Although occasionally it might be useful for physicians to answers inquiries from patients about their personal life or to comment on a specific topic raised by a patient, such discussions generally should be very short and clearly tie into a patients concerns, the authors of the article concluded.
Those involved in the investigation said the findings have affected how they conduct their practice. McDaniel, for example, now takes breaks between patient visits to discuss the days news or vent about problems, eliminating those kinds of self-disclosures from patient sessions. Beckman, who is medical director of the Rochester Individual Practice Association, has stopped telling his elderly patients about his mother, who was very active and healthy through her 80s.
I would tell people their expectations could be higher and use my mother as an example, Beckman said. In subsequent visits, they asked about my mother. That was great until her health began to decline then I had to tell them she was not well. That frightened them. If I couldnt help my own mother, how could I help them" My disclosure did not work as well as I had hoped.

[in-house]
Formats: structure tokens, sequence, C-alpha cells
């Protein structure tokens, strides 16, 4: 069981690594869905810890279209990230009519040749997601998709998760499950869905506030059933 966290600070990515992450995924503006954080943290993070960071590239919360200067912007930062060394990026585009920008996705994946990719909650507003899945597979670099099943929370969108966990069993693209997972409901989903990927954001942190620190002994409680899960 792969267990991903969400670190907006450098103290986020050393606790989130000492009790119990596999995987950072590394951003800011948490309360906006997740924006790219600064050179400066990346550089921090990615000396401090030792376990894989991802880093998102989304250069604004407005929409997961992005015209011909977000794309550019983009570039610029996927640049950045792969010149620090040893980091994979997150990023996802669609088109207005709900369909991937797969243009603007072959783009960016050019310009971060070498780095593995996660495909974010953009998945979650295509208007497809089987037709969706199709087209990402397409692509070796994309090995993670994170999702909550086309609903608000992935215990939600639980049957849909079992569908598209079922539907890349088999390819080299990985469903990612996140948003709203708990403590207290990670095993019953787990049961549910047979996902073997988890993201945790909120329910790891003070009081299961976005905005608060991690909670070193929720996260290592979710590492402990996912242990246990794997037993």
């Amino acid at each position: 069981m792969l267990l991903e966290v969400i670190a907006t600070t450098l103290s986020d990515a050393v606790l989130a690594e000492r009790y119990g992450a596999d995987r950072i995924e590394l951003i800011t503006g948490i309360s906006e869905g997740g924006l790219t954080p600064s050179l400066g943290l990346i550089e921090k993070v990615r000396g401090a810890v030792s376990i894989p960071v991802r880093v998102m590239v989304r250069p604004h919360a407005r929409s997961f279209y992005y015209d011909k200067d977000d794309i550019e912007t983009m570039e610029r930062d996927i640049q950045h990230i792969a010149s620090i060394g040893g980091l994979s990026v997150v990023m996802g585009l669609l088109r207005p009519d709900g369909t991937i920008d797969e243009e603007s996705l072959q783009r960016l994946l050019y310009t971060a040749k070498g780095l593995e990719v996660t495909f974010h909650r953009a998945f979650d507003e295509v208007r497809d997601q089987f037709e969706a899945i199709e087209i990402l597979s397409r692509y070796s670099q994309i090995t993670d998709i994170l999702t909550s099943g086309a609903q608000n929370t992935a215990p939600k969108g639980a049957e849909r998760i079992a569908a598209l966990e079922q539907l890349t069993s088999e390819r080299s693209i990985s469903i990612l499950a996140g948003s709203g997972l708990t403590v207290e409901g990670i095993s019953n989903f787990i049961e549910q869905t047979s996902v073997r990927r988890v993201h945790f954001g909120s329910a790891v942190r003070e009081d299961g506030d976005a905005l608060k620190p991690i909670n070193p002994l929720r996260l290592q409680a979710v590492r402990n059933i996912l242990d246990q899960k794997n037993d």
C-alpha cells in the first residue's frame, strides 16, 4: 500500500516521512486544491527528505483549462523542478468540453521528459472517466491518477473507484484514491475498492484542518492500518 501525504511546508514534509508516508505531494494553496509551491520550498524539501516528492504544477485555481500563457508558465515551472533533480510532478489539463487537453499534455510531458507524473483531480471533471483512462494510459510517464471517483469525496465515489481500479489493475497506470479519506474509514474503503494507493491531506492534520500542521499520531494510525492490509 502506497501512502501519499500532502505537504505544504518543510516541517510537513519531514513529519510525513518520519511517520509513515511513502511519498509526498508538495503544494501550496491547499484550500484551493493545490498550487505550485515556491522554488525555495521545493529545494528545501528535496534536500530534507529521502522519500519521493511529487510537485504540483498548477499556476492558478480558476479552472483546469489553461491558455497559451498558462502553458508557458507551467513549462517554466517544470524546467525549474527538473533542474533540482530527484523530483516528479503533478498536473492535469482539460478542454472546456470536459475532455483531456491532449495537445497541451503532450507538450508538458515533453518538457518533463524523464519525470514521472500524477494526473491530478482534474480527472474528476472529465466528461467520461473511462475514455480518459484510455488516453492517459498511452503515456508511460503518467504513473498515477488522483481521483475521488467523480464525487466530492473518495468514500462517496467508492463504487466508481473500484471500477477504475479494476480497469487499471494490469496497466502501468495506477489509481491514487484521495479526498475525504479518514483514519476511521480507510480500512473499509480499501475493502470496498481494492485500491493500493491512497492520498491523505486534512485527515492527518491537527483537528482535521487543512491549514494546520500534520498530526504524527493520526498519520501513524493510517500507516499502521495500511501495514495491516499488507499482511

Patients want their needs met. Doctors want to meet the needs of their patients and they want to have human contact, said McDaniel, who is director of the Wynne Center for Family Research at the University of Rochester Medical Center. But self-disclosure ultimately is misguided. Patient visits should be focused on the patient. They are not about me.
While a physicians self-disclosures usually develop from positive intentions, the investigators said that empathy, understanding and compassion toward the patient are more reliable and helpful for the patient.
If I tell my patients about my problems or how I feel, they are taking care of me, Beckman said. Is taking care of me the only way to deepen the relationship" Th
Contact: Michael Wentzel
University of Rochester Medical Center